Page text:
Over a year and a half after it acquired Havoc, the company behind the most commonly used Physics middleware in the gaming industry, Microsoft is finally on the verge of realizing the full strategic potential of that deal.
The acquisition deal, which was inked in October 2015, was soon followed by the Redmond, Washington-based tech giant hinting that it was keen on integrating Havok’s middleware into developer tools such as the DirectX 12 API.
As we welcome Havok to the Microsoft family, we will continue to work with developers to create great gaming experiences, and continue to license Havok’s development tools to partners. We believe that Havok is a fantastic addition to Microsoft’s existing tools and platform components for developers, including DirectX 12, Visual Studio and Microsoft Azure.
Havok shares Microsoft’s vision for empowering people to create worlds and experiences that have never been seen before, and we look forward to sharing more of this vision in the near future.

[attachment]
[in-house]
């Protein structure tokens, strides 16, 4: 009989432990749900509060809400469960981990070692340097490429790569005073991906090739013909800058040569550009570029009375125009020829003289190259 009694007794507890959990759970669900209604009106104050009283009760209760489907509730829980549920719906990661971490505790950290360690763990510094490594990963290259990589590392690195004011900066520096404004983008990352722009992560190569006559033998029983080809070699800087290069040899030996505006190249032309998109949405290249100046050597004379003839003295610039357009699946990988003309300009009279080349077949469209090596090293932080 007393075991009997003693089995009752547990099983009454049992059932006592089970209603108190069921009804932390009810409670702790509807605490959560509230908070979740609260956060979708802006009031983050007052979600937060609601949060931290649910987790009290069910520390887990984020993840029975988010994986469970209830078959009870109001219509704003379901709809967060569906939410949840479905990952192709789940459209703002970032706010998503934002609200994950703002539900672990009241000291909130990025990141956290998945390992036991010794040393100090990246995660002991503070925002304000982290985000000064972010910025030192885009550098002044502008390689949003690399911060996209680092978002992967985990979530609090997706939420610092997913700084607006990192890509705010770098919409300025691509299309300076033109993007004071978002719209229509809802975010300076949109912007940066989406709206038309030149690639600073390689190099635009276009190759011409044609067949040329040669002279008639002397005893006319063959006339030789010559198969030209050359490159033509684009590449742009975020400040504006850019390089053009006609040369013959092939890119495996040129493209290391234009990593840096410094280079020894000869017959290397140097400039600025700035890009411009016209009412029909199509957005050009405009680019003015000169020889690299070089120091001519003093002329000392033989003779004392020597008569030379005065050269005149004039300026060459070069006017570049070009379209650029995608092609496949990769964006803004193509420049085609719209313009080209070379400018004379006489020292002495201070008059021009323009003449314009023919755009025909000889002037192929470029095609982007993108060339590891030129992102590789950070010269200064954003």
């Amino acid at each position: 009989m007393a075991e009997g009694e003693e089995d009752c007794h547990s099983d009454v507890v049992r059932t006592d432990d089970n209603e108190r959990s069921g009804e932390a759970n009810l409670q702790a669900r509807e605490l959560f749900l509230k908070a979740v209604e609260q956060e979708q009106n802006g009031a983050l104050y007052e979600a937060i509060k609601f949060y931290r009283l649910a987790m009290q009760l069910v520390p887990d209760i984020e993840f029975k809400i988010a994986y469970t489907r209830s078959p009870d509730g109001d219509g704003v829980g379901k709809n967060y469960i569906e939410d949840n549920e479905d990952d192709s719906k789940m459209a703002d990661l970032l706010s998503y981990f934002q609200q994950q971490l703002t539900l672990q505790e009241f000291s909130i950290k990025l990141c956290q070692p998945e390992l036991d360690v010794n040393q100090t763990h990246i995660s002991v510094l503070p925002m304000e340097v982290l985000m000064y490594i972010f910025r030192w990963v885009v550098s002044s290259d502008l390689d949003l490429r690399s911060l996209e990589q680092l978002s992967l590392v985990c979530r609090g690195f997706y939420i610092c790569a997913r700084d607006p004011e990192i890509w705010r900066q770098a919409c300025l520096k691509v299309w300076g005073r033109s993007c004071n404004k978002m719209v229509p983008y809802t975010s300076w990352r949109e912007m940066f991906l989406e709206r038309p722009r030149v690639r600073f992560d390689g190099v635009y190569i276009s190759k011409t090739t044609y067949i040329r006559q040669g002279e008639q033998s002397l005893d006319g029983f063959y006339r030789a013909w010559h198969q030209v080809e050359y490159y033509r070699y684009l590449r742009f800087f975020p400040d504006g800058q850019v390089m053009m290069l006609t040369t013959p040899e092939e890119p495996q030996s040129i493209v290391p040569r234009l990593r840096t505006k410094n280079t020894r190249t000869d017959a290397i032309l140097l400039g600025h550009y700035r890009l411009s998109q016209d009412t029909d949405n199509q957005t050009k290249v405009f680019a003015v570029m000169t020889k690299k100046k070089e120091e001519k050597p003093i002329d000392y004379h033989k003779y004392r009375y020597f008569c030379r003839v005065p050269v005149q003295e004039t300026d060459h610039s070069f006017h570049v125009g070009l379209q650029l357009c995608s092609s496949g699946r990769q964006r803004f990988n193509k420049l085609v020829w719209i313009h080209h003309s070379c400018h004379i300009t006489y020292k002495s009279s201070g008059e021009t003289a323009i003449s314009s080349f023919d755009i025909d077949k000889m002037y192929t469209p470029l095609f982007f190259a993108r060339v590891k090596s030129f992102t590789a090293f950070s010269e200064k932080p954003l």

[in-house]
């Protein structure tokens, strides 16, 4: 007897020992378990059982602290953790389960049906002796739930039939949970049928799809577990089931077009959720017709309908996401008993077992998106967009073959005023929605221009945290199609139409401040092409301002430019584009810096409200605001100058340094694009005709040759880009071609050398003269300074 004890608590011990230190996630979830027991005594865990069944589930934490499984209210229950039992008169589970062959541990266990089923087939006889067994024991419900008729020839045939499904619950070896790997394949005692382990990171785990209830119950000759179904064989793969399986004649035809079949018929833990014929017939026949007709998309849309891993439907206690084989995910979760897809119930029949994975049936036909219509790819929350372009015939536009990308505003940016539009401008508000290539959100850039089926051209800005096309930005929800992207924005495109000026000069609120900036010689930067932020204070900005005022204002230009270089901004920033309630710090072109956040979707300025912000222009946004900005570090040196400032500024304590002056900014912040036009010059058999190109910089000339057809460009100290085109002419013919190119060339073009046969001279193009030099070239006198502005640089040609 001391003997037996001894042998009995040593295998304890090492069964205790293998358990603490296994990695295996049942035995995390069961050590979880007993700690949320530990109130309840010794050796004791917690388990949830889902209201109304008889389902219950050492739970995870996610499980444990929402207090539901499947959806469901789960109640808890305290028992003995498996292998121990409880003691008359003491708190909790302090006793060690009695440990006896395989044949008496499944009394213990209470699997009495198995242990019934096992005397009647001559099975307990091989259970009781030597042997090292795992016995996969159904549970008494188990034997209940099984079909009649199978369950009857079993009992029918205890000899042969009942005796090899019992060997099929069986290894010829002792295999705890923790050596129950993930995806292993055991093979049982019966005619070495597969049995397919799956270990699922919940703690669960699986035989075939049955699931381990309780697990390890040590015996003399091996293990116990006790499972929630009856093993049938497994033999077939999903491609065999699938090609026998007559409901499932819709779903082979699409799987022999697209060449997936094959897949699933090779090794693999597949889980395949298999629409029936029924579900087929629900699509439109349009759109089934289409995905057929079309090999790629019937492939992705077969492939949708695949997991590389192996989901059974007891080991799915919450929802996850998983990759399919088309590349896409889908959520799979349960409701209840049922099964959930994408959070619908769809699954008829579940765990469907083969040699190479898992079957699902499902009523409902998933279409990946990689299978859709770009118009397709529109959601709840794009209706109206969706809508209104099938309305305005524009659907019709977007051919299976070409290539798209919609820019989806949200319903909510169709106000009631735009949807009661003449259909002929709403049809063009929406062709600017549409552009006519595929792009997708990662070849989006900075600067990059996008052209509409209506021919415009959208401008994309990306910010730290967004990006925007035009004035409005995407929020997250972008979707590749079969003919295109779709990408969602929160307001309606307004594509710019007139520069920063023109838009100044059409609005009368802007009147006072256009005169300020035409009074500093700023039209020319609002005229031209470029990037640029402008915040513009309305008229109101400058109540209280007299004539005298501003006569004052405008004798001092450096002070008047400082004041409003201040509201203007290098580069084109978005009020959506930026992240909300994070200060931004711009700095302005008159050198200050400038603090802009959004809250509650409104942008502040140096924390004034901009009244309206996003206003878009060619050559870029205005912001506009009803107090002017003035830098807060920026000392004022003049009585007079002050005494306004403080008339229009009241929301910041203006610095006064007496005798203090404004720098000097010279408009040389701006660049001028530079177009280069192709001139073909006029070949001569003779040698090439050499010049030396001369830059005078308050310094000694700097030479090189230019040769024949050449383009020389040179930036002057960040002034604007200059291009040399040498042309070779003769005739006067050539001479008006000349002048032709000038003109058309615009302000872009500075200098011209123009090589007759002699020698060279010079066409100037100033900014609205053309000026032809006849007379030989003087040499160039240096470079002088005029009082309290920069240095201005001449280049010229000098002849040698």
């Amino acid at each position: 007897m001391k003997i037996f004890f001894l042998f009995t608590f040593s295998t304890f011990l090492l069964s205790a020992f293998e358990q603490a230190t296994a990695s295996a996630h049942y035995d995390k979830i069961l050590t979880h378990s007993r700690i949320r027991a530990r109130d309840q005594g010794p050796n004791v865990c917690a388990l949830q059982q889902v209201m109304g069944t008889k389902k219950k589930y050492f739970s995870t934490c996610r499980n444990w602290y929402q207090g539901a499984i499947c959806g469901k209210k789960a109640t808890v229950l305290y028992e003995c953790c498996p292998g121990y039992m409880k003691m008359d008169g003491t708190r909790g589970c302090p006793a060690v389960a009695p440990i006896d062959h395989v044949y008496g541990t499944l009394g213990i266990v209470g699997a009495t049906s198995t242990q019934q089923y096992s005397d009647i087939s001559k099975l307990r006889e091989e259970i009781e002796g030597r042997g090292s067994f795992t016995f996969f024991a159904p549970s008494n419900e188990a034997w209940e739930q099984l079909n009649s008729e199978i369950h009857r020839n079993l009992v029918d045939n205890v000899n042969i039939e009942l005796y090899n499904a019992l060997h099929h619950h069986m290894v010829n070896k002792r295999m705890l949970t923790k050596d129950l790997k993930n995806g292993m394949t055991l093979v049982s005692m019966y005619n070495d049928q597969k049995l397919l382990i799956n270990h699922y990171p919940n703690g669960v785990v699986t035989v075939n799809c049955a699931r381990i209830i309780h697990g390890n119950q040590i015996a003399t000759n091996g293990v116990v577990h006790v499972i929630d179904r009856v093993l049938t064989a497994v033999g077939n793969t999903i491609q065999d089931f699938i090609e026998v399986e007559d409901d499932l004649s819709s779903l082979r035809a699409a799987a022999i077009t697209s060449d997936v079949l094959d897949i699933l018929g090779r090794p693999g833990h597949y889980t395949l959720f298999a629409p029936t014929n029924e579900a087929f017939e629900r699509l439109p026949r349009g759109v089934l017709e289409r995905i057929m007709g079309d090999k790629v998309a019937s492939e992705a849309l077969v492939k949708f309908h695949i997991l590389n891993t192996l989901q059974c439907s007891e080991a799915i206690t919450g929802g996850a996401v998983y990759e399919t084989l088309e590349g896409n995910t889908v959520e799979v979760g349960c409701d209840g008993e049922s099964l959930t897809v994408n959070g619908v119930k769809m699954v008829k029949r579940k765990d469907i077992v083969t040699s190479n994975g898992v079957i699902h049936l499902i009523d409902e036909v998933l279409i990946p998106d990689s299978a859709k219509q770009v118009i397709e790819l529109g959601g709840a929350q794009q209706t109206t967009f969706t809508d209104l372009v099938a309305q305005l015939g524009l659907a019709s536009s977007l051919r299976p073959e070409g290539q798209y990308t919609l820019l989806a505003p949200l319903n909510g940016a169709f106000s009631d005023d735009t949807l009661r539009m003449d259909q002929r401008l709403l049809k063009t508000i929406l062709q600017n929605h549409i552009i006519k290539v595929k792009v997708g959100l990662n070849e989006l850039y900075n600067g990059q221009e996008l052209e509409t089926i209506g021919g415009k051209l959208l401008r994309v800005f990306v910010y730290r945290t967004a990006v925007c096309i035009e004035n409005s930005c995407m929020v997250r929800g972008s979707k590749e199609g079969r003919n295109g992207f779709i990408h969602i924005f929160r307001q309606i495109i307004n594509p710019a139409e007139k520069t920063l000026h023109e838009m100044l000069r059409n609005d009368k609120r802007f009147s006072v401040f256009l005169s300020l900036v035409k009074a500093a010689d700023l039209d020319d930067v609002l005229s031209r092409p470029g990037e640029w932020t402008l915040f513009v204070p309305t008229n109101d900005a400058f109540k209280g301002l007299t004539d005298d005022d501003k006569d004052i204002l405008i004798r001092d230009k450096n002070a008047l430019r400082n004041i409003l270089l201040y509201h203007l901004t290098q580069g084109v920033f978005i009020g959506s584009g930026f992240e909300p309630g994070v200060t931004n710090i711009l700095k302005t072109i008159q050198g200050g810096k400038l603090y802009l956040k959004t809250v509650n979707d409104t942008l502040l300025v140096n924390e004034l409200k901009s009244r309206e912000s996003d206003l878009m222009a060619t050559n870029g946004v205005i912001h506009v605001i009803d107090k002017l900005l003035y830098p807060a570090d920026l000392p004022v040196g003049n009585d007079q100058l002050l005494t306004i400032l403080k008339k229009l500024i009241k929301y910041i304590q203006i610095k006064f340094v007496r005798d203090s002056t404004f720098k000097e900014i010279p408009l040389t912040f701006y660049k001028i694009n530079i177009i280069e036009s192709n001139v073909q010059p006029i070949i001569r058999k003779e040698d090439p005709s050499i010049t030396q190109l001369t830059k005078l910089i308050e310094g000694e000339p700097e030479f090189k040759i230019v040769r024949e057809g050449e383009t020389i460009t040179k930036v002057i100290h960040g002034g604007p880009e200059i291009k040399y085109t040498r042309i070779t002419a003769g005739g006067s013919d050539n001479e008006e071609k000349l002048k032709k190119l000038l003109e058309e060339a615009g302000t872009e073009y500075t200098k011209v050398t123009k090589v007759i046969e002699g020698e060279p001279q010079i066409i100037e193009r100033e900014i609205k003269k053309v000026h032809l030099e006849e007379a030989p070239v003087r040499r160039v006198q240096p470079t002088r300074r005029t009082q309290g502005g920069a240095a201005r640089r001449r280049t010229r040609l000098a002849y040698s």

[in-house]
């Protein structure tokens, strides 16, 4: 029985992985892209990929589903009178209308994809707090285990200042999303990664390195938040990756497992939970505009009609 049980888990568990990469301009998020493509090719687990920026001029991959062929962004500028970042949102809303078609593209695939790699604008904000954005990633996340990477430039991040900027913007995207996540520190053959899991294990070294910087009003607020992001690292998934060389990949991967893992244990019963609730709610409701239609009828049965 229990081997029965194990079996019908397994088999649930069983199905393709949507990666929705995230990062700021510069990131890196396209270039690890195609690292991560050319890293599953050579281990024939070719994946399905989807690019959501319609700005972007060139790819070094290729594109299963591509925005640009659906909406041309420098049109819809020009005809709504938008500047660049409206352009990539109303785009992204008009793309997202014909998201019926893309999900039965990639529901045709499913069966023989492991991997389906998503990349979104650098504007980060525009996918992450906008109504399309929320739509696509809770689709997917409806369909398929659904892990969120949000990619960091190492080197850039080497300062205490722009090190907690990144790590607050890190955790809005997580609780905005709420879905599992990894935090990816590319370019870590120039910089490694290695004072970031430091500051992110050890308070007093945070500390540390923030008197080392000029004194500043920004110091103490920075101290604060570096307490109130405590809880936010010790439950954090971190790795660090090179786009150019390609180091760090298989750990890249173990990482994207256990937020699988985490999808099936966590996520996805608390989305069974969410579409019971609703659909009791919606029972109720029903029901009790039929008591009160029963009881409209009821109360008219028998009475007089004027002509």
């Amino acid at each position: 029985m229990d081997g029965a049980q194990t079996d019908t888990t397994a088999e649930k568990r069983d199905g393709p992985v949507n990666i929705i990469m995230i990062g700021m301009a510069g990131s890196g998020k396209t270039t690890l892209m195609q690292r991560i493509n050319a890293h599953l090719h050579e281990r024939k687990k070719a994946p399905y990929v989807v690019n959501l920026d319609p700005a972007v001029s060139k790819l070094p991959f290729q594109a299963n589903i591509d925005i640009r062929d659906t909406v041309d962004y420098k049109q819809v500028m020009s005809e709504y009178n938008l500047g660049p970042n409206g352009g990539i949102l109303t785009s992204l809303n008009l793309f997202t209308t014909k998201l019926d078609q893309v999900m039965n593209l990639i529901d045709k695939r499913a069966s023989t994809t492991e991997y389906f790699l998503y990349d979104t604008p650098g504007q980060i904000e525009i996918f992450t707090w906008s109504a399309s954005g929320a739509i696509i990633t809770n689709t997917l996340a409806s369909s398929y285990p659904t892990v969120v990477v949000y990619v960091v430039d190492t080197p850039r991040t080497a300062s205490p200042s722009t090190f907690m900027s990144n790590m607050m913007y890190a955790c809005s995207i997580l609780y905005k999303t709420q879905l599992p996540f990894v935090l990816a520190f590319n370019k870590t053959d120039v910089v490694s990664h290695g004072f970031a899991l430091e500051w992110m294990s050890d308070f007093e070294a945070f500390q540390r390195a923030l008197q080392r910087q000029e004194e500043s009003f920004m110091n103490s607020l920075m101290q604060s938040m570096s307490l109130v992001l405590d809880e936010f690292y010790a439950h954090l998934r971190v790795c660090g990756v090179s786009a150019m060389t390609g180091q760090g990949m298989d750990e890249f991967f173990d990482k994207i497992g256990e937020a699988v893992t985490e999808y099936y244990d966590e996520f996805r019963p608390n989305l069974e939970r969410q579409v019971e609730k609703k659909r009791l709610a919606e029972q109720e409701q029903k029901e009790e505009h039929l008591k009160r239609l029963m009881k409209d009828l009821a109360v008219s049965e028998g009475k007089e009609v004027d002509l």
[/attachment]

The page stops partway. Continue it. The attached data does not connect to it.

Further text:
It probably took the company a little longer than initially anticipated, but Microsoft is finally there. We are expecting a big revelation in the near-future — possibly at E3 2017 — with Redmond officially trademarking Direct Physics.
So, what are the possible strategic implications of this move, you ask?
Well, a Direct Physics API integration with DirectX 12 could potentially go a long way helping game developers — especially considering that Physics simulators are increasingly becoming more and more complicated these days.
Worth noting, DirectX 12 is now used on both Windows 10 PC, as well as Xbox One. So with that in mind, one must wonder how beneficial this could be for the company’s forthcoming Scorpio console. (We are already aware that DX12 is now merged with the commander processor of the GPU to facilitate optimal efficiency.)
Stay tuned as we dig deeper before Microsoft makes the official announcement in the coming weeks.
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